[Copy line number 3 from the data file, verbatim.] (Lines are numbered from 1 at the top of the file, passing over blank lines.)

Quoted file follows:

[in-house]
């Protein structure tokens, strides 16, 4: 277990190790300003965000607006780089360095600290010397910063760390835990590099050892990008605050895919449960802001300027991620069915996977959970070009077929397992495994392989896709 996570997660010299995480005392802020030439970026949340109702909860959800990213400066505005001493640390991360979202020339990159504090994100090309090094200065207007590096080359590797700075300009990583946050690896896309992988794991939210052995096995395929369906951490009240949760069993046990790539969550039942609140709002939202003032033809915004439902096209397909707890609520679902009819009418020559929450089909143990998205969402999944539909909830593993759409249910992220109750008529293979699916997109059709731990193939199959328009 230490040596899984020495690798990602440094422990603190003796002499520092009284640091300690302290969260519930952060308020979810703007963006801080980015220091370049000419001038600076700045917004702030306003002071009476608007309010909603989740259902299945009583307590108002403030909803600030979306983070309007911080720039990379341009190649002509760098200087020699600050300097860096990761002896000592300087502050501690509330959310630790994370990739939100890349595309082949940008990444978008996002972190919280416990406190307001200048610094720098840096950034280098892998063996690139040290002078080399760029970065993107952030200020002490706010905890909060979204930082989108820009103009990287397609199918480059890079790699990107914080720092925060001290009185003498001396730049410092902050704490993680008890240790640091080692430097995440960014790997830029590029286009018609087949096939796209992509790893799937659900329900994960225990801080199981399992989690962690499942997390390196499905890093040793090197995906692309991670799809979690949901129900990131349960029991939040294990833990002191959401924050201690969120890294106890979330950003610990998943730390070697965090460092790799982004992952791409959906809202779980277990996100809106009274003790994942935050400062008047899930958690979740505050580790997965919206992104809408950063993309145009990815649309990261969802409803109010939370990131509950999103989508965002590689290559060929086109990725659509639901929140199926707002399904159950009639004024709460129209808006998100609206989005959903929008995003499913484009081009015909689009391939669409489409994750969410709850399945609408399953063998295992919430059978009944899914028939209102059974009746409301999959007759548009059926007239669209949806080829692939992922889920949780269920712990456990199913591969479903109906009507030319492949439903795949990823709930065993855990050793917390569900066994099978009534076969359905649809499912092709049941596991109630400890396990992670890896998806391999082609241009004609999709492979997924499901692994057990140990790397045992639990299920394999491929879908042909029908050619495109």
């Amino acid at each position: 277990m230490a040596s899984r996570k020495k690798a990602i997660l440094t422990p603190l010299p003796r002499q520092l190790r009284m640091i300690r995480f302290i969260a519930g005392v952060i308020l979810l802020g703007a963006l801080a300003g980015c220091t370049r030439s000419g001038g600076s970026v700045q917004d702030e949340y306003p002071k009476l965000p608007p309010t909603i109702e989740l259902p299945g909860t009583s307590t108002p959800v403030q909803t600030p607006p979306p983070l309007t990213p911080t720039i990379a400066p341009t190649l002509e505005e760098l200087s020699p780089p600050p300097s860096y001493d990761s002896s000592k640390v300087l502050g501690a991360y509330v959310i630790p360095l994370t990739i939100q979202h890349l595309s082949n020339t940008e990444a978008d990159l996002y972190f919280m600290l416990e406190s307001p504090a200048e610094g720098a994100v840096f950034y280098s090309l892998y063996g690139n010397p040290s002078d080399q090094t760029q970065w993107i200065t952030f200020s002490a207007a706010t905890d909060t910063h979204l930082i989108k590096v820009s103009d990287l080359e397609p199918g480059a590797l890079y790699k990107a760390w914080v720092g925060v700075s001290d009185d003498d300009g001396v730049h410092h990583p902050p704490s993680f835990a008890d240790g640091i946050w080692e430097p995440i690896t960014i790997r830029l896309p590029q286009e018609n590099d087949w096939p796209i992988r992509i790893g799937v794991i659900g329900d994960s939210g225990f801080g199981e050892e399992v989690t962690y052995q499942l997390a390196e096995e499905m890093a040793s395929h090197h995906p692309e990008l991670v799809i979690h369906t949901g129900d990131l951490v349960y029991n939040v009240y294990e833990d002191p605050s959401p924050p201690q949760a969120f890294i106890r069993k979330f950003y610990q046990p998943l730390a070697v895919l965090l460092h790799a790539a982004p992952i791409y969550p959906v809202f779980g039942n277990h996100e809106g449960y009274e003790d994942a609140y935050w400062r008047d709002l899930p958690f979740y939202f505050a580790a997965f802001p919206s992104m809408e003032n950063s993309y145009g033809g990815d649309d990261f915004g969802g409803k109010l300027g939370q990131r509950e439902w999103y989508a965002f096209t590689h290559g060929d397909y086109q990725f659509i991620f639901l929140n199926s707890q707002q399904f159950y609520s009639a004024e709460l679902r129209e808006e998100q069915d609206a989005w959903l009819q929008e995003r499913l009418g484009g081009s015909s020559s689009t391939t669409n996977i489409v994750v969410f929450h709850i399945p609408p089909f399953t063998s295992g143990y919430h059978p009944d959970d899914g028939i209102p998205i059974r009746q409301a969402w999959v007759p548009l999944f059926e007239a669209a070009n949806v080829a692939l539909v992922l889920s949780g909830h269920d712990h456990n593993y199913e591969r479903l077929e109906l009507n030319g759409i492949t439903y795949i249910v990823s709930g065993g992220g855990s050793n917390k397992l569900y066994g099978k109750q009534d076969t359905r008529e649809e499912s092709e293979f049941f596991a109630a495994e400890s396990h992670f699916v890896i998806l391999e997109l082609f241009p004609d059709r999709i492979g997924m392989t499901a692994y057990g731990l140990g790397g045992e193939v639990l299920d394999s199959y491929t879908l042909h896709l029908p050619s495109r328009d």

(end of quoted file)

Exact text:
């Amino acid at each position: 277990m230490a040596s899984r996570k020495k690798a990602i997660l440094t422990p603190l010299p003796r002499q520092l190790r009284m640091i300690r995480f302290i969260a519930g005392v952060i308020l979810l802020g703007a963006l801080a300003g980015c220091t370049r030439s000419g001038g600076s970026v700045q917004d702030e949340y306003p002071k009476l965000p608007p309010t909603i109702e989740l259902p299945g909860t009583s307590t108002p959800v403030q909803t600030p607006p979306p983070l309007t990213p911080t720039i990379a400066p341009t190649l002509e505005e760098l200087s020699p780089p600050p300097s860096y001493d990761s002896s000592k640390v300087l502050g501690a991360y509330v959310i630790p360095l994370t990739i939100q979202h890349l595309s082949n020339t940008e990444a978008d990159l996002y972190f919280m600290l416990e406190s307001p504090a200048e610094g720098a994100v840096f950034y280098s090309l892998y063996g690139n010397p040290s002078d080399q090094t760029q970065w993107i200065t952030f200020s002490a207007a706010t905890d909060t910063h979204l930082i989108k590096v820009s103009d990287l080359e397609p199918g480059a590797l890079y790699k990107a760390w914080v720092g925060v700075s001290d009185d003498d300009g001396v730049h410092h990583p902050p704490s993680f835990a008890d240790g640091i946050w080692e430097p995440i690896t960014i790997r830029l896309p590029q286009e018609n590099d087949w096939p796209i992988r992509i790893g799937v794991i659900g329900d994960s939210g225990f801080g199981e050892e399992v989690t962690y052995q499942l997390a390196e096995e499905m890093a040793s395929h090197h995906p692309e990008l991670v799809i979690h369906t949901g129900d990131l951490v349960y029991n939040v009240y294990e833990d002191p605050s959401p924050p201690q949760a969120f890294i106890r069993k979330f950003y610990q046990p998943l730390a070697v895919l965090l460092h790799a790539a982004p992952i791409y969550p959906v809202f779980g039942n277990h996100e809106g449960y009274e003790d994942a609140y935050w400062r008047d709002l899930p958690f979740y939202f505050a580790a997965f802001p919206s992104m809408e003032n950063s993309y145009g033809g990815d649309d990261f915004g969802g409803k109010l300027g939370q990131r509950e439902w999103y989508a965002f096209t590689h290559g060929d397909y086109q990725f659509i991620f639901l929140n199926s707890q707002q399904f159950y609520s009639a004024e709460l679902r129209e808006e998100q069915d609206a989005w959903l009819q929008e995003r499913l009418g484009g081009s015909s020559s689009t391939t669409n996977i489409v994750v969410f929450h709850i399945p609408p089909f399953t063998s295992g143990y919430h059978p009944d959970d899914g028939i209102p998205i059974r009746q409301a969402w999959v007759p548009l999944f059926e007239a669209a070009n949806v080829a692939l539909v992922l889920s949780g909830h269920d712990h456990n593993y199913e591969r479903l077929e109906l009507n030319g759409i492949t439903y795949i249910v990823s709930g065993g992220g855990s050793n917390k397992l569900y066994g099978k109750q009534d076969t359905r008529e649809e499912s092709e293979f049941f596991a109630a495994e400890s396990h992670f699916v890896i998806l391999e997109l082609f241009p004609d059709r999709i492979g997924m392989t499901a692994y057990g731990l140990g790397g045992e193939v639990l299920d394999s199959y491929t879908l042909h896709l029908p050619s495109r328009d």